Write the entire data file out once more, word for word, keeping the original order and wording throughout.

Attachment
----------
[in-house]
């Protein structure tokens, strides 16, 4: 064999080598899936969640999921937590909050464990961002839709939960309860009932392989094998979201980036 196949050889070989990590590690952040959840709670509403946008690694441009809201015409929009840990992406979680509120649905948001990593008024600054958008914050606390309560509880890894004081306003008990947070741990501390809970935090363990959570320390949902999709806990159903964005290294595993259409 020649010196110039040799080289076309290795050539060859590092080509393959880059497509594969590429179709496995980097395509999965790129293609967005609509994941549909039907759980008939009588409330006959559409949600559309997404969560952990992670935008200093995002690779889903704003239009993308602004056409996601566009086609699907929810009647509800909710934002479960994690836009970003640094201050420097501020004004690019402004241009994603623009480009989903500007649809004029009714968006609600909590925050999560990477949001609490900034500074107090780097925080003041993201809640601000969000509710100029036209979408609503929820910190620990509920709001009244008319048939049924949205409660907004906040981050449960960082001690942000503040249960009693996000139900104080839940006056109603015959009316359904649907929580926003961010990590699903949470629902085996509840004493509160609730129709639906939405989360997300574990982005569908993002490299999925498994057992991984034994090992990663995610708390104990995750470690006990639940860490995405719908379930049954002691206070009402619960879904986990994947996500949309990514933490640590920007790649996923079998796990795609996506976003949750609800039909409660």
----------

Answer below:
[in-house]
């Protein structure tokens, strides 16, 4: 064999080598899936969640999921937590909050464990961002839709939960309860009932392989094998979201980036 196949050889070989990590590690952040959840709670509403946008690694441009809201015409929009840990992406979680509120649905948001990593008024600054958008914050606390309560509880890894004081306003008990947070741990501390809970935090363990959570320390949902999709806990159903964005290294595993259409 020649010196110039040799080289076309290795050539060859590092080509393959880059497509594969590429179709496995980097395509999965790129293609967005609509994941549909039907759980008939009588409330006959559409949600559309997404969560952990992670935008200093995002690779889903704003239009993308602004056409996601566009086609699907929810009647509800909710934002479960994690836009970003640094201050420097501020004004690019402004241009994603623009480009989903500007649809004029009714968006609600909590925050999560990477949001609490900034500074107090780097925080003041993201809640601000969000509710100029036209979408609503929820910190620990509920709001009244008319048939049924949205409660907004906040981050449960960082001690942000503040249960009693996000139900104080839940006056109603015959009316359904649907929580926003961010990590699903949470629902085996509840004493509160609730129709639906939405989360997300574990982005569908993002490299999925498994057992991984034994090992990663995610708390104990995750470690006990639940860490995405719908379930049954002691206070009402619960879904986990994947996500949309990514933490640590920007790649996923079998796990795609996506976003949750609800039909409660």